Self-imposed refashion challenge:

DSCF9161

Aaargh aaargh make it stop!! What is that THING??

It is a square-necked, puffy-sleeved, drop-waisted, pintucked nightmare in pale maroon. Ye gods. It has a button-up back, too. Here’s a closeup of the bodice:

DSCF9162It had a clothing label, but was made on a domestic machine (zig-zagged seam finishes are always a giveaway there!). No fabric identification label though. It’s crisp and lightweight, irons beautifully, crushes easily and has that almost ‘crunchy’ feel that silk gets after being handwashed a bit too much. I did a burn test and the results seemed to match silk, but I guess we believe what we want to believe.

Anyway, I’d had this monstrosity in my refashion pile for some time. Yesterday afternoon I’d been vacillating between projects, unable to settle on what I wanted to make, pulling out patterns and fabric and generally creating additional chaos in my tiny sewing room. Eventually I gave myself a mental slap and yelled (with my inside voice, of course) ‘JUST CHOP IT UP FOR GOODNESS SAKE’.

So I did.

The fullness of the skirt is created by the bodice tucks, um, stopping, and there’s some gathers at the sides too. I cut the skirt off at that line, and cut the sleeves off as well. There were these big under-puff puffer thingies designed to keep the puffy sleeves from loosing their puffiness. Needless to say they are now in the bin. No puff required in this refashion.

DSCF9165New sleeves were cut from the skirt offcut, using the existing hemline as the sleeve hems, because I’m lazy, and this is a refashion. You know, one of the things I love about refashioning is it allows me to be pretty relaxed about finishes and construction. The thing cost me $3; I’m so not worried about the curved bit of hem which created a little ruck on the inside. It’s on the INSIDE!!! No-one can see it!! Press that sucker from the outside – looks the ticket – job done!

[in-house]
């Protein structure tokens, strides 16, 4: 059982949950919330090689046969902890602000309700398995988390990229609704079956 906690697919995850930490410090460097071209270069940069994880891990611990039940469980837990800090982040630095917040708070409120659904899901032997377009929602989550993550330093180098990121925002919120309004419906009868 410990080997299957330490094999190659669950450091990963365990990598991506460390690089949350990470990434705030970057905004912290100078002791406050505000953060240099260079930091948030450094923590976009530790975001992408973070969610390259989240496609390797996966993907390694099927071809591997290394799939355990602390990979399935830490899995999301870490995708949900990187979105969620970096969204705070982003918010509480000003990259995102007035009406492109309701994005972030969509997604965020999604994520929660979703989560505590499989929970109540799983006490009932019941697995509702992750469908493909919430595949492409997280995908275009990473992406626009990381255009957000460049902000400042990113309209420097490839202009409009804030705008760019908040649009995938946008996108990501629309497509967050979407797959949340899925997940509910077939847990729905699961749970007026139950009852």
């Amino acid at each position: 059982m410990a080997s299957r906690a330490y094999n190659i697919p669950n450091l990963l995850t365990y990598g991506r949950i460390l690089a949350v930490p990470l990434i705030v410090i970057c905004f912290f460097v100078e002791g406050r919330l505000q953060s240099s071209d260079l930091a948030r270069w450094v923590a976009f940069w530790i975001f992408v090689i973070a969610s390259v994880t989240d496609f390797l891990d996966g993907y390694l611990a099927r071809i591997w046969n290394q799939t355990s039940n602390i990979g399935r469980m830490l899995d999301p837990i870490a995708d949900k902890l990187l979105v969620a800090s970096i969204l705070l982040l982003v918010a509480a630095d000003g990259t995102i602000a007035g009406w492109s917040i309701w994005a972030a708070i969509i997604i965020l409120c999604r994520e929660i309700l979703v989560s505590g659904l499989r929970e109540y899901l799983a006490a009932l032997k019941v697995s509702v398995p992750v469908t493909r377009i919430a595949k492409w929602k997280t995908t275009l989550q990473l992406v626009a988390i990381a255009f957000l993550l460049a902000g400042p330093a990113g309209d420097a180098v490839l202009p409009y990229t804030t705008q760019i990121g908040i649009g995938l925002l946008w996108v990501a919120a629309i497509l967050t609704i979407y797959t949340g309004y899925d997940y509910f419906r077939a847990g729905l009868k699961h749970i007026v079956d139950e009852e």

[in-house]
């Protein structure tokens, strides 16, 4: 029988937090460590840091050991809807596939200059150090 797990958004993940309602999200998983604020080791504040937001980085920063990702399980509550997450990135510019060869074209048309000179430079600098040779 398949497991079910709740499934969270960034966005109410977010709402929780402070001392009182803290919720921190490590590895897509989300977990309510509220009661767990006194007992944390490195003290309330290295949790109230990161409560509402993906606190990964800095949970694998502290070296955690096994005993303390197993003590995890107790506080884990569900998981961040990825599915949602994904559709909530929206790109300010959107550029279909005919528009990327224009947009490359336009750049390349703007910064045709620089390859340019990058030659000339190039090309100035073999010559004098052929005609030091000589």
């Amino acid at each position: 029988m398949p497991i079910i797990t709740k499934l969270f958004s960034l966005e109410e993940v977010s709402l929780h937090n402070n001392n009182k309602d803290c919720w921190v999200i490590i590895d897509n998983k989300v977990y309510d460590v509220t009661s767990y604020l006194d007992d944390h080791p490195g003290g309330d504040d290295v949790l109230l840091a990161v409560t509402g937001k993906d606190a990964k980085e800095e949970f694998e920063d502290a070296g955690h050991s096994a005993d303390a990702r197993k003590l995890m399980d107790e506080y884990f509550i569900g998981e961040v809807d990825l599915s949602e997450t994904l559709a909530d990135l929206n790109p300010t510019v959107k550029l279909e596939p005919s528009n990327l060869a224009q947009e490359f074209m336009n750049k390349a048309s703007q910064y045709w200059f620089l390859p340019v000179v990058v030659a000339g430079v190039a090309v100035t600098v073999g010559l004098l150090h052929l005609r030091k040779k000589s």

Also not too worried about the sleeve fitting, which was a gamble from the start. I just used a basic sleeve pattern, there was no way I was going to spend time drafting a sleeve head to match this armhole. So the fit at the back of the sleeve is a little wonky. Don’t look to hard.

DSCF9166My goal at the moment is to make a few shirts for work now that that weather is getting cooler. I want to have a go at the 2-hour-top by SewDifferent but as usual can’t decide what fabric I want to use. I also caved in and hit StyleArc during their Etsy shop sale and bought the Elita top, which I have fabric for but am dreading tiling the pattern together. I like the slightly boxy-shaped tops that are trending at the moment, and I think I have managed that with this top.

Do you enjoy refashioning? How do you find it compares with from-scratch garment making?

The Activewear course is now over, and I must say that although it kept me rather busy for the last 6 weeks, it was certainly a fun and rewarding experience.

I now have slopers for activewear and enough pattern-drafting know-how to create all sorts of wacky workout wear!

For example, here’s my effort for the Sports Bra.

Sports bra front & back

Don’t judge me on the outer finishes. This is, essentially, a muslin.

I used a printed lycra that had had a previous life as a failed pair of leggings, elastic at the lower edge and plain black lycra for the upper binding and straps. The strap configuration was kind of organic, as in I put the unfinished bra onto Suzanne (that’s the dressmaker’s model, not a real person) and did a bit of ad-hoc draping with the straps.

The course had us sewing in bra cups, but a) I didn’t have any in my stash and b) I’ve never found them to be either comfortable or useful. So instead, I just lined the entire bra with powernet: